My parents were kind enough to humor me and let me install a bee house in their yard two years ago. Today, their Flora, Indiana bee hotel has become very popular with the area's wild bees.
Dad's bee house started as a ramshackle affair I constructed out of a wooden box purchased at Goodwill with an expired license plate for a roof. (I love the idea of those little bees sleeping under a tin roof.)
I introduced blue orchard mason bees to the house in the spring and alfalfa leafcutters in the summer of 2015, but had no luck enticing the emerging females to stick around and nest.
In 2016 we introduced these spring and summer bees again, and once again, had no nesters in April or May. In July, Dad called to report lots of bees flying in and out of the house. I went for a visit expecting to see many happy little alfalfa leafcutters nesting but was surprised to see an unknown species of very large leafcutter bees had moved in. These leafcutters were approximately 3/4" long, which is much larger than the alfalfa leafcutter bees I had introduced. And they were rambunctious! They cut big, jagged leaf pieces and bumped into each other a lot more than the other leafcutters. Alfalfa leafcutters are small and almost dainty, but these bees are more like Mack trucks.
I submitted photos and a description to bugguide.net with a request for identification. and within two days the wild bees had been identified as megachile pugnata, also called the sunflower leafcutter bee.
I opened several of the nesting tubes of "Dad's bees" last winter and found they have a much different nest structure than alfalfa leafcutters. The photo below is a comparison of an alfalfa leafcutter bee nesting tube and this wild leafcutter bee.
The females do not make egg chambers with the leaf pieces they cut and collect, as do alfalfa leafcutters. These bees chew up the leaves and combine them with clods of dirt and some whole leaf pieces to construct walls and seal the end of the tubes. The egg chambers are also spaced further apart than alfalfa leafcutters.
Rita, a bee enthusiast in Brookston, Indiana, was also seeing these bees in her nesting box. Rita sent photos of the bees and reported, "I have some that are much larger than others, but they all seem to be using the same size tubes, and look the same once filled."
Sunflower leafcutters were also present in my nesting boxes here in West Lafayette this summer. I was able to take this video of one cutting a section from a redbud seedling.
The larvae spin a cocoon that is attached to the inside of the tubes and if we open the tubes, the cocoons tend to tear - so I don't open them. Instead, I keep these tubes together in a paper bag in the unheated garage all winter and just put them out in the nesting house at the same time I start putting out the alfalfa leafcutter cocoons. Once they have emerged, I make sure the tubes are empty then dispose of them.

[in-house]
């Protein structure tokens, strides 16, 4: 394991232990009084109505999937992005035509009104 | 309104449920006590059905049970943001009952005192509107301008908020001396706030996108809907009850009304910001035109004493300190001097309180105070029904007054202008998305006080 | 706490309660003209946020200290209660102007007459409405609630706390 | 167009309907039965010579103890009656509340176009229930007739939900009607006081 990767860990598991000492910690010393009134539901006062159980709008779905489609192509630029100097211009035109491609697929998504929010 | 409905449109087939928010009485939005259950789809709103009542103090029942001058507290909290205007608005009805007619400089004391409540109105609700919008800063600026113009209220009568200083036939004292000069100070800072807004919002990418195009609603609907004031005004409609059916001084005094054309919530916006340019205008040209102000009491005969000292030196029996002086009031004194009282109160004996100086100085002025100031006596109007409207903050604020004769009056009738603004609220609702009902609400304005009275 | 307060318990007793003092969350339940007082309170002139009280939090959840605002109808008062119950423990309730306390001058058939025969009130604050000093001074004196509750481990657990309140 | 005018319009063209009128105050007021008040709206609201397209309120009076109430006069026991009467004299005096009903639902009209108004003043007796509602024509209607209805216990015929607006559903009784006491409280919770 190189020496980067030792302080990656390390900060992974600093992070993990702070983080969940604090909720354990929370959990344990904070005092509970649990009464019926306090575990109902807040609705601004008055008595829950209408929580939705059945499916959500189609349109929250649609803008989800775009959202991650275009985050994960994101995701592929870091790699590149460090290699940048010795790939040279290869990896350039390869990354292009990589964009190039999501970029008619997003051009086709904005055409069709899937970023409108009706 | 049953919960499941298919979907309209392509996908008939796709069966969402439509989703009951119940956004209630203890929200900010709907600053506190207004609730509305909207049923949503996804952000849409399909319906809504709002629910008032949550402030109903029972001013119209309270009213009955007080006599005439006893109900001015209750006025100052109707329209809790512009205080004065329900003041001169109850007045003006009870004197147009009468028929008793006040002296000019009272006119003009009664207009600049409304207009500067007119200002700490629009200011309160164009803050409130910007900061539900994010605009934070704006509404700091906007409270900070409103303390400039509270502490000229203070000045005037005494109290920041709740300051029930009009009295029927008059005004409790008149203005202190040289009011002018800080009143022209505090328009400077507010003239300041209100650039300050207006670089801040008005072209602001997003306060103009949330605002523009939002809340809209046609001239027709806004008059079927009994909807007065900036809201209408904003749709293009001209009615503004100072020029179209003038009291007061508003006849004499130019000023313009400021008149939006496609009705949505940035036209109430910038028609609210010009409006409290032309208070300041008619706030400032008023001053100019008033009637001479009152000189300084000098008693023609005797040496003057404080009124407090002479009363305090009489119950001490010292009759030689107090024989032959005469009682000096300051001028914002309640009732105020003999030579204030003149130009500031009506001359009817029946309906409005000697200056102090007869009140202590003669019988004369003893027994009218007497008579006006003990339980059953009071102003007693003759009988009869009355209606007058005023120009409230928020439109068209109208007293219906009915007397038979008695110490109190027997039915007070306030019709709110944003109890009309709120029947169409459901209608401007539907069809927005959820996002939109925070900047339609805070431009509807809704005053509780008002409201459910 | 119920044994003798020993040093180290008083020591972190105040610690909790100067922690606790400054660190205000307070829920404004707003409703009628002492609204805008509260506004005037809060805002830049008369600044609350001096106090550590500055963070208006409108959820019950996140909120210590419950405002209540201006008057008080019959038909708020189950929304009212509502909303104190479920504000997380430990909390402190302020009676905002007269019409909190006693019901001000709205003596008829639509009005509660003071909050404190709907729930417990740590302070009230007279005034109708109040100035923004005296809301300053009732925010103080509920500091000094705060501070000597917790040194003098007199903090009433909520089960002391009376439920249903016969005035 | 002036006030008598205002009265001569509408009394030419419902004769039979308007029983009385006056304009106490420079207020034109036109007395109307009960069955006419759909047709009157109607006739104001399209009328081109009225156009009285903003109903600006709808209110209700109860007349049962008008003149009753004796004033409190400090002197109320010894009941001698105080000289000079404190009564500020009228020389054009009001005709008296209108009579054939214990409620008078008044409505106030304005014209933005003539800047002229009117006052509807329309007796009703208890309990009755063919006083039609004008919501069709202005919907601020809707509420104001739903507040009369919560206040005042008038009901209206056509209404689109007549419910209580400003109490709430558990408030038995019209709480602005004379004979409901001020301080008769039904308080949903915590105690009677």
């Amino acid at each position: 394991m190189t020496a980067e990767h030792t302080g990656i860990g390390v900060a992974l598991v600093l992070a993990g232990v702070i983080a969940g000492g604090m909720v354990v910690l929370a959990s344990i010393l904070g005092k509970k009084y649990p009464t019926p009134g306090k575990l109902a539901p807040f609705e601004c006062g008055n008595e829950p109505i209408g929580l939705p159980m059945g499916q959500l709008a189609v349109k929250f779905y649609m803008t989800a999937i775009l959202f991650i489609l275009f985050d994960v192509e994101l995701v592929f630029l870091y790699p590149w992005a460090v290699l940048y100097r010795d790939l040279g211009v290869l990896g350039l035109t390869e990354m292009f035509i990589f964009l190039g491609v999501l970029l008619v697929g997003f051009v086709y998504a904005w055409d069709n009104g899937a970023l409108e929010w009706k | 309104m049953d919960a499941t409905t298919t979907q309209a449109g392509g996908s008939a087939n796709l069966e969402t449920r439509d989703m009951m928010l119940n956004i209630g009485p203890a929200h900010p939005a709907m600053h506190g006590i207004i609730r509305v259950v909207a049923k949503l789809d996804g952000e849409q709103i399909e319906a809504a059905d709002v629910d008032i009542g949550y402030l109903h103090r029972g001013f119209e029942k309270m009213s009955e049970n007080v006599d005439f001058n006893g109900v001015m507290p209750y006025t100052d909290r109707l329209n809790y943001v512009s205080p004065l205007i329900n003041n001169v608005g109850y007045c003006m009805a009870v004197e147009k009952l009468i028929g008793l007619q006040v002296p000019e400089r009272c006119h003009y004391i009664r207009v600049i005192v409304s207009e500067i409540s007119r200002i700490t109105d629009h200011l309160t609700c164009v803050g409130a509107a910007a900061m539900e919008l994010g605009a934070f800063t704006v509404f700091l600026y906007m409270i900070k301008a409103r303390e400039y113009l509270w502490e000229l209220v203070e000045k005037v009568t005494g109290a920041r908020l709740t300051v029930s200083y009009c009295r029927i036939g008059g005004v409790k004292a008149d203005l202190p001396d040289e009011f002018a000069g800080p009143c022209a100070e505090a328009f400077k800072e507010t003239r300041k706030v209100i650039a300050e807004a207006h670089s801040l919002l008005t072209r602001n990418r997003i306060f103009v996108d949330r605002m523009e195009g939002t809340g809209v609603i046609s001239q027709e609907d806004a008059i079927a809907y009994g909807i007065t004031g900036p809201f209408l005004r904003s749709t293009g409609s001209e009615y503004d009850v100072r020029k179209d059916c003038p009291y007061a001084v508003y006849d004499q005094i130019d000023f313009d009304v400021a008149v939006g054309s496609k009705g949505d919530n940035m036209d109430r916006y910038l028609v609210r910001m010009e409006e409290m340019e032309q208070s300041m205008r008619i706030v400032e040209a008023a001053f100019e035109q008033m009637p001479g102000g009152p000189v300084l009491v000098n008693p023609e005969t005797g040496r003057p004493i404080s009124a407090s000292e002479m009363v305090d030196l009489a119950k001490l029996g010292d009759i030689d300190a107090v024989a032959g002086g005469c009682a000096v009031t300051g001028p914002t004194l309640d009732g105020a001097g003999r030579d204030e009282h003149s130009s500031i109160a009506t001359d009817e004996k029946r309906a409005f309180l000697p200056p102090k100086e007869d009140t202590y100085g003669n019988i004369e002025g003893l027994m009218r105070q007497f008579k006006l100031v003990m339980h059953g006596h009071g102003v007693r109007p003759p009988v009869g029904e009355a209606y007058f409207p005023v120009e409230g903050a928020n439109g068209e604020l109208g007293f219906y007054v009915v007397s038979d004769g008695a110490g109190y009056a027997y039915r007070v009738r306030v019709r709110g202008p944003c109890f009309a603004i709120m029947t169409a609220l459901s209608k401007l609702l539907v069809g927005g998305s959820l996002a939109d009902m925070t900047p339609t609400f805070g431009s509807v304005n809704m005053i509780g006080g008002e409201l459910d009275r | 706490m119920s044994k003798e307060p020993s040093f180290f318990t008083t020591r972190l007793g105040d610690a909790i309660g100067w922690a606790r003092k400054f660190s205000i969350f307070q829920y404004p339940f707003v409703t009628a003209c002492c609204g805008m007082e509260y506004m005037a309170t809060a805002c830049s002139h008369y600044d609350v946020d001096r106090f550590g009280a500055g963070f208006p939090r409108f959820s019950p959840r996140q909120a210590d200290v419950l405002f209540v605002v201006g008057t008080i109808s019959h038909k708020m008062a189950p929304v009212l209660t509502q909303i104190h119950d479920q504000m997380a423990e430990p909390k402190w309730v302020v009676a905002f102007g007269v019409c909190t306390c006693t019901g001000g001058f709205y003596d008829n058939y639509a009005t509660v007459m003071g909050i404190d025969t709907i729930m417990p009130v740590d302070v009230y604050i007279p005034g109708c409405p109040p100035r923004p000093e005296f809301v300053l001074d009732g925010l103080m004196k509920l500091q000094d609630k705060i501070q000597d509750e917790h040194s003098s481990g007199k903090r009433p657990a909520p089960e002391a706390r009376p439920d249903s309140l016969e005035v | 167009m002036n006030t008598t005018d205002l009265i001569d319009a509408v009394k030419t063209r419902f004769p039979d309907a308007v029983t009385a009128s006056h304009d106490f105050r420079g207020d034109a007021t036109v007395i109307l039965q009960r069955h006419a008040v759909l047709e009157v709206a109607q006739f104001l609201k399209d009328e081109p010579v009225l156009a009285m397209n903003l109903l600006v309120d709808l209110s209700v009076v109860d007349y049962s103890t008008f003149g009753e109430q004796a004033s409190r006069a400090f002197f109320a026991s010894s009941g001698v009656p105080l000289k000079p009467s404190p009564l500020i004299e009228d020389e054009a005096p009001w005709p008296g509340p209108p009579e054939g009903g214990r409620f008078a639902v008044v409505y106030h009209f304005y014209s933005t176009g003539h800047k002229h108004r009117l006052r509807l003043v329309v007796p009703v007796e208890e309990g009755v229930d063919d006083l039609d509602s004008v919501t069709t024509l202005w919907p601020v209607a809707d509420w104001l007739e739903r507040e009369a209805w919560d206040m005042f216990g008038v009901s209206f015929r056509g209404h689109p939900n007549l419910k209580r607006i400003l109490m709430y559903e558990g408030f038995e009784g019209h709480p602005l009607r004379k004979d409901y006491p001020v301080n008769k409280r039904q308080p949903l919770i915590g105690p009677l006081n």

This is the first documented wild bee to nest in one of our nesting houses and it's been found in Carroll, Tippecanoe, and White counties. Sunflower leafcutter bees are considered manageable pollinators for sunflower crops and a great deal of research has been published on that topic. You can download a full .pdf here to read more about them and learn how they make their nests.
Are you raising solitary bees? Have you had local wild bees move in? I would love to hear about your experiences.
Barbara, in northern White County Indiana, started raising leafcutter bees this summer and has had much success. So much so, in fact, that she had to look out for leafcutters when mowing.
"At one time there were bees coming and going constantly, it seemed," Barbara said. "I have counted 16 tubes filled. Right now no activity, but two weeks ago the bees wouldn't stop working while I was trying to mow. A vibrating John Deere did not phase them! I have all these wonderful flowers for them and they wanted the clover in the grass! I told my daughter that 'I brake for bees!'"
Barbara released two bunches of 50 alfalfa leafcutter bee cocoons at this nesting house this summer and she and her daughter Shanna have been fascinated to watch the gentle bees at work. A friend built their bee house from lumber Shanna purchased out of the scrap bin at Menard's.
"We just caulked and stained it. Overall, very inexpensive," Barbara said.
Barbara's nesting house faces east-northeast. She put chicken wire over the front to prevent birds or other large pests from disturbing the nesting tubes.
She also added some natural nesting materials to the tubes she bought from Bees Gone Wild.
"We broke up twigs and placed them between some of the tubes, below tubes and some in the 'attic,' Barbara said. "I had read that the bees can tell where their tubes are better if you do that."
Thank you, Barbara and family, for supporting wild pollinators in White County!